K-Dramas I almost liked– most of these are  darker than I usually prefer. Some are also-rans- I thought I was going to like them, which is why I started reviewing, but they there were just too flawed.

Things to know when watching a K-drama

More Things To Know

Addiction, and why I like K-dramas

You might be watching a K-Drama if….

More K-Dramas I’ve watched

Where to get your fix: Sites where you can find subtitled K-dramas (and dramas from other countries, as well. I’ve watched a handful of J-dramas (Japanese) and TW (Taiwanese) dramas, but I vastly prefer the K-dramas, even though I know more Japanese – I got an A in my Japanese 101 class back in the day, when we actually lived in Japan and once I even knew both hiragana and katakana- but still K-dramas interest me vastly more).

Need to read still more about K-dramas?


Dramabeans– must reading.

Outside Seoul

Learn more background stuff about Korean culture from askakorean


The social commentary at one of the above sites  in particular drives me nuts. It won’t take long for you to figure it out. You can tell they were well indoctrinated either by direct contact with a woman’s studies program in college, or by some secondary influence. The double standard is bad, but it’s the near complete blindness to it that is absolutely jaw dropping.  They freak out over all alleged, perceived, imagined or real disrespect, misogyny, and patriarchy involved in a wrist grab (a common K-Drama thing, and also something I actually do to my husband and kids when I am really excited about something and want to drag them over and make them share the moment with me).  I understand that many of the wrist grab scenes are about asserting male power, I just don’t agree that all of them are, nor do I agree that asserting one’s gender is always and everywhere a bad thing.

But what really sticks in my craw is having somebody who cannot bypass a wrist grab without genuflecting to one’s Womyn’s Studies brainwashing also giggle, chortle, and cheer like spiteful school girls when a female character is violently abusive towards a male. I’ve witnessed the giggling and cheers over scenes like  a female kicking a male character in the shins, or worse,  between the legs, merely because he has annoyed her by being in her way, making a dumb suggestion (not a lewd suggestion, I mean coming up with what she deems is a foolish suggestion for fixing a work problem) or had the audacity to ask her out or tell she’s pretty.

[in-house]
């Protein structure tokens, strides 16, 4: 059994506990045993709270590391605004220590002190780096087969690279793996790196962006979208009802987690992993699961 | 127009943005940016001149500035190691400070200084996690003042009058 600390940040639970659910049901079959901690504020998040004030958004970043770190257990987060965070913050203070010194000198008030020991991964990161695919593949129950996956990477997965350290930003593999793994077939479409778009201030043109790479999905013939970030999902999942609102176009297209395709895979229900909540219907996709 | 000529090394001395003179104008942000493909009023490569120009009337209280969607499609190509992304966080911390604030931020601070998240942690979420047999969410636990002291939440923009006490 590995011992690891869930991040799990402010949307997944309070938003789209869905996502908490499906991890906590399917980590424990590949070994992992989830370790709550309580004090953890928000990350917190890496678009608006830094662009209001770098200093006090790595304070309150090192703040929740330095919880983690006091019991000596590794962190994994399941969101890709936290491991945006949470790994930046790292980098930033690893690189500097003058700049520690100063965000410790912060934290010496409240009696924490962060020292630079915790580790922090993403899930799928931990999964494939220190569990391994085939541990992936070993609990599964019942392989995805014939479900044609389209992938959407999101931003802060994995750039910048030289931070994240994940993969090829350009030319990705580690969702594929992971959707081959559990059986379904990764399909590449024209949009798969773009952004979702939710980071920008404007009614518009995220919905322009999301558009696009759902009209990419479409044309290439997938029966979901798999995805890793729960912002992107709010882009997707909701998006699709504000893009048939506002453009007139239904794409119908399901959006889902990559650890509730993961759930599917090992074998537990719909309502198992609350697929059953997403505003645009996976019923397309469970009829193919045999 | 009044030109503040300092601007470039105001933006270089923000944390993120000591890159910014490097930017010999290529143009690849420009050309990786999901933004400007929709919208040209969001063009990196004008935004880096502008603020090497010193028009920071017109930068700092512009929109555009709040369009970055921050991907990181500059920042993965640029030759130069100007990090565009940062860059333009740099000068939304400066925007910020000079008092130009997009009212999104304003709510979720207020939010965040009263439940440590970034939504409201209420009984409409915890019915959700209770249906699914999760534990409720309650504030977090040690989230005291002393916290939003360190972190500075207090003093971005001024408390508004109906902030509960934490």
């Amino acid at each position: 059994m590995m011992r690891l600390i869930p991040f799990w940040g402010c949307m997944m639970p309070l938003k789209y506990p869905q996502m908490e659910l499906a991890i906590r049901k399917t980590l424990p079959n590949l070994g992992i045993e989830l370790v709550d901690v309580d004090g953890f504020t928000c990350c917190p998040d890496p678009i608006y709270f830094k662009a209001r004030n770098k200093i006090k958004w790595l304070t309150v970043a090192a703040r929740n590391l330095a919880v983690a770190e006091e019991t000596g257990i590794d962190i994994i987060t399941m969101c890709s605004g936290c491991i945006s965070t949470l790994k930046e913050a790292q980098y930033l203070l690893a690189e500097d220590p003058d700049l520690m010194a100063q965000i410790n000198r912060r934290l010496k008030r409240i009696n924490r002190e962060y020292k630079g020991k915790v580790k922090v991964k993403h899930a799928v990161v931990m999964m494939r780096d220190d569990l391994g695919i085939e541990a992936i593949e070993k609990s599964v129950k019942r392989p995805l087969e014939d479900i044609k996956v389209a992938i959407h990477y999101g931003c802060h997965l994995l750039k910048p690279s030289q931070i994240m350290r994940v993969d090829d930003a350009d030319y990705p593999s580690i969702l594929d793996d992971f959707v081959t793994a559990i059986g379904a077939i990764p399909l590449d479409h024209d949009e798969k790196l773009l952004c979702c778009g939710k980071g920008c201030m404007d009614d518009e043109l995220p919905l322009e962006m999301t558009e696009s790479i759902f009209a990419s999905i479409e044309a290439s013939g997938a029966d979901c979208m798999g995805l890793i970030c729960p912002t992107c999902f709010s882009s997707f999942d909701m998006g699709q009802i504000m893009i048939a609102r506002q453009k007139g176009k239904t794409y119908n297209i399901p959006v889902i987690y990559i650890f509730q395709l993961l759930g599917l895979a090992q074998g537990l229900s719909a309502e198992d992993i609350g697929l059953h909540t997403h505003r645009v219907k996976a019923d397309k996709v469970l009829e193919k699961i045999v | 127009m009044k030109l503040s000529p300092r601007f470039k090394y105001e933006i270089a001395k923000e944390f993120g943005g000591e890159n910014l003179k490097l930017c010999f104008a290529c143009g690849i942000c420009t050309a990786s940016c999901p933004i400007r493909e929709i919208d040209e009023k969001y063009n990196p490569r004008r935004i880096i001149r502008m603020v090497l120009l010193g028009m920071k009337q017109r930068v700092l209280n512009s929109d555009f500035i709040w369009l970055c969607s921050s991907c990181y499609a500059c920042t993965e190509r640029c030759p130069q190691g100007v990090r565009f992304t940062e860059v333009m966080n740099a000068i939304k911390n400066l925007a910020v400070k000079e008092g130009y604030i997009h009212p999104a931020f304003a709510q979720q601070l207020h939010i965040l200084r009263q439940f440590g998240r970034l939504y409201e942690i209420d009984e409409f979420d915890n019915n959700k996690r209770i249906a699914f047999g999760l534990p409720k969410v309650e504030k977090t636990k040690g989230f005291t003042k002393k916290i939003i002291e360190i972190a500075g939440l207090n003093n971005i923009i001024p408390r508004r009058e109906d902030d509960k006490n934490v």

I have watched them issue virtual high fives of delight over scenes which have the female lead demonstrate her ascendancy over the male lead by leaving him with a fat lip, black eyes, and/or a bloody nose- again, only because he’s annoyed her, not as a matter of self defense against an actual attack.

They think wrist grabs are abusive but male battering is hilarious. I think the double standard is disgusting, and I’ll take honest patriarchy over the hypocrisy and vicarious thrills over violence of this brand of feminism any day of the week.  And twice on Sundays.

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One Comment

  1. Christine Shah
    Posted June 4, 2017 at 1:58 pm | Permalink

    I have been disgusted by the double standard you speak of for 20+ years. Idiotic. Ptooey.